The next area we want to discuss is breaches – the cause of most audits.  Almost all covered entities will have a breach in the privacy of protected health information (PHI). Ultimately, by ensuring you have enacted the appropriate policies and procedures, performed your risk analysis and management plan, developed appropriate technical and physical safeguards, and trained your employees, you are doing all you can to prevent these breaches from occurring. However, even with all of this, breaches still happen.   In 2019, we saw a couple of instances where breaches occurred, but the subsequent patient and OCR notifications were not sent in the appropriate amount of time.

So what is a Breach?

The HIPAA regulations define a breach under section 164.402 of the HIPAA Regulations as follows:

Breach means the acquisition, access, use, or disclosure of protected health information in a manner not permitted under [the Privacy Rule] of this part which compromises the security or privacy of the protected health information . . .

The Breach Notification Rule Website at HHS Defines a breach as follows:

A breach is, generally, an impermissible use or disclosure under the Privacy Rule that compromises the security or privacy of the protected health information . . .

In general, a breach is an event where a person or entity sees or obtains protected health information (PHI) they had no legal reason to see.  There are some exceptions to this, and the Pharmacy can conduct a risk assessment on the breach to determine if there is a low probability the PHI was compromised. If you go down the risk assessment route, we recommend enlisting the services of an attorney.

What do you do if you think you have a breach?

When there is a suspected breach, the Pharmacy’s Privacy Officer and management need to begin a process of investigating, identifying, notifying and preventing.  This process (described below) will ensure the Pharmacy is doing all it can to identify and address the breach and prevent future breaches from occurring.  Here is a general breach roadmap:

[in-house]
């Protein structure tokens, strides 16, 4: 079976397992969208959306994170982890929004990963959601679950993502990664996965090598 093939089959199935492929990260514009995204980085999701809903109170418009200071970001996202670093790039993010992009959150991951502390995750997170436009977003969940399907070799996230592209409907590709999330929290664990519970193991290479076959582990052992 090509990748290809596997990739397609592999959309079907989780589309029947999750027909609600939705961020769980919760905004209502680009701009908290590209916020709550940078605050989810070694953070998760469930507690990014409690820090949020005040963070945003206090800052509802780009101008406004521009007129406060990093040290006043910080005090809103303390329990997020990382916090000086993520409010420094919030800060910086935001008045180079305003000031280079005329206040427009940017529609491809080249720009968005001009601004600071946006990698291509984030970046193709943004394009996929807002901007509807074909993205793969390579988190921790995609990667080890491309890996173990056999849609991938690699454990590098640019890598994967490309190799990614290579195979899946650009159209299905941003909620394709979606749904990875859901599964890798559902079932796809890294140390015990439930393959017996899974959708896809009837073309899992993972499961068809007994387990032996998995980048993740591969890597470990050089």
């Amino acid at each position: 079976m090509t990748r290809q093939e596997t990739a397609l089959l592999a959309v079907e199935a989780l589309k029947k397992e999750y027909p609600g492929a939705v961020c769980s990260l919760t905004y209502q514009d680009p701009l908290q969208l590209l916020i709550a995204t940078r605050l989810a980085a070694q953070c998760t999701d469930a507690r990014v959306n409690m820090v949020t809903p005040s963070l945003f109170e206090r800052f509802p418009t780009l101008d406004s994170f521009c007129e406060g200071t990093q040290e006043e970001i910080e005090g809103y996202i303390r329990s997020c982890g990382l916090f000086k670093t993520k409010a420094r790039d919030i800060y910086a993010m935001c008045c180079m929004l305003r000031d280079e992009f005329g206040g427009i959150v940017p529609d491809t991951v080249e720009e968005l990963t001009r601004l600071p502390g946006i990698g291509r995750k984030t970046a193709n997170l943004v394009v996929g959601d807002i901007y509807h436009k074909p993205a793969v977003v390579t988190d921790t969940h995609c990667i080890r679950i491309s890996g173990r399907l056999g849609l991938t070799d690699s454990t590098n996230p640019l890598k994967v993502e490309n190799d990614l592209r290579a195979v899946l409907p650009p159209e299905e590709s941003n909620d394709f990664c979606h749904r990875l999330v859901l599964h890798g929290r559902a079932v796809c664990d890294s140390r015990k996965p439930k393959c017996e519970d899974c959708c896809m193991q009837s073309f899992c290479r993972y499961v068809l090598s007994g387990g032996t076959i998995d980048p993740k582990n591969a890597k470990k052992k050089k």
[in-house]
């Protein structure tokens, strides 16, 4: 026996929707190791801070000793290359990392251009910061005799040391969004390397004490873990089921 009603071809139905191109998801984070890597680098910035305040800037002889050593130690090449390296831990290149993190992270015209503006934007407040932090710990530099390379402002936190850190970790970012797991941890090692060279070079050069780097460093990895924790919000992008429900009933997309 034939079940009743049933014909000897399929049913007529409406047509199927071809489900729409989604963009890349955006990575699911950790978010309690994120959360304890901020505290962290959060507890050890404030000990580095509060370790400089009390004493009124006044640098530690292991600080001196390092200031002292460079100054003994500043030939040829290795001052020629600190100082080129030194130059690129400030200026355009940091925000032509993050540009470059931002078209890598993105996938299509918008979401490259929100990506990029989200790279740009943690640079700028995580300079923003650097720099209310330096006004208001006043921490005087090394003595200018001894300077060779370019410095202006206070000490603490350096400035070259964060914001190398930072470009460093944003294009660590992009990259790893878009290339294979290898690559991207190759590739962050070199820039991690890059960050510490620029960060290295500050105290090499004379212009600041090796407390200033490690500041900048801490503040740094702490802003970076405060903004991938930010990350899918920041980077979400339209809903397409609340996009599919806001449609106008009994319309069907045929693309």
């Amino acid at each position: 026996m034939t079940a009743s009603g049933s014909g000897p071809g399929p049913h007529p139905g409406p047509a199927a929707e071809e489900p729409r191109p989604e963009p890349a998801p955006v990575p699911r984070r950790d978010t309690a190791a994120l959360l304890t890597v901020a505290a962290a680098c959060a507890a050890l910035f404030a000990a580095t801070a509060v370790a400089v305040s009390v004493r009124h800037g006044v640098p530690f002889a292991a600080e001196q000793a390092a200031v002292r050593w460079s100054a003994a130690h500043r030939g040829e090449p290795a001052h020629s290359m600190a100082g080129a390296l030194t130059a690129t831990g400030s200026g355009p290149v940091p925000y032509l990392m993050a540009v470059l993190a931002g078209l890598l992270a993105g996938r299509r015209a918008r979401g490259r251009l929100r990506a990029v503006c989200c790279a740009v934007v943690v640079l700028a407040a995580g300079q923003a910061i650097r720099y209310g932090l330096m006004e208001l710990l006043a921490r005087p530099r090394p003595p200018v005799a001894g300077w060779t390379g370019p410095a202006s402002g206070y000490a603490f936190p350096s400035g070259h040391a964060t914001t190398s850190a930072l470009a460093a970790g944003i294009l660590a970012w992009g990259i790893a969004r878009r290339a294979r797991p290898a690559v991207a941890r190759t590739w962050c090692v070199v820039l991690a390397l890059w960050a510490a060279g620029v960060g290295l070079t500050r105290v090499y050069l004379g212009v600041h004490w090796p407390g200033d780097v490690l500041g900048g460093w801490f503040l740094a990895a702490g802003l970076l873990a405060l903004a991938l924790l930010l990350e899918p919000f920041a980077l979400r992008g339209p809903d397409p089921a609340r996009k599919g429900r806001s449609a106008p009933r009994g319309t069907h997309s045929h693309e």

1. Investigation: Investigate to determine if a breach of PHI did happen and if so, identify all the facts of the breach.

  2. Risk Assessment (optional step): If there was a breach, conduct a risk assessment of the breach to determine if there is a low probability that the protected health information was compromised.

  3. Patient Notification: Notify all of the affected patients within 60 days of discovery.  The notification must include:

    • A brief description of what happened, including the date of the breach and the date of the discovery of the breach, if known
    • A description of the types of Protected Health Information that was involved in the breach
    • The steps patients should take to protect themselves from potential harm resulting from the breach
    • A brief description of what the Practice is doing to investigate the breach, mitigate losses, and protect against further breaches
    • Contact procedures for patients to ask questions or learn additional information (which will include a toll-free telephone number, e-mail address, website, or postal address)

  4. OCR Notification (Federal Government): Notify the OCR:

    • Within 60 days of discovery for breaches of 500 or more
    • Within 60 days of the end of the year (Feb 29, 2020) for breach of less than 500

  5. Media Notification: Notify the media within 60 days of discovery if the breach is of 500 individuals in the same State.

  6. State Notification: Follow any other requirements your State has related to breaches.

Concurrent to the notification process, you should also be following up with any other items identified during the investigation and making all of the necessary changes to your operation to prevent a similar breach from occurring again in the future.  These steps could include:

    • Collection of the breached PHI
    • Mitigation of further Disclosures
    • Determine if identity theft protection should be purchased for those who have had the information breached
    • Changes to Policies and Procedures
    • Notification of Law Enforcement
    • Employee Sanctions
    • Employee Training
    • Updates to Technologies

If you have PRS Pharmacy Services’ HIPAATrack Program and suspect you have a breach, you simply need to start the process by following the Policy and Procedure: Suspected Violations and Breaches (if you are using the PRS HIPAATrack Program – members can login here). 

For more information about PRS Pharmacy Services’ Pharmacy Compliance Offerings, click on one of the following links, HIPAATrack and COMPLIANCETrack, or call PRS at 1-800-338-3688.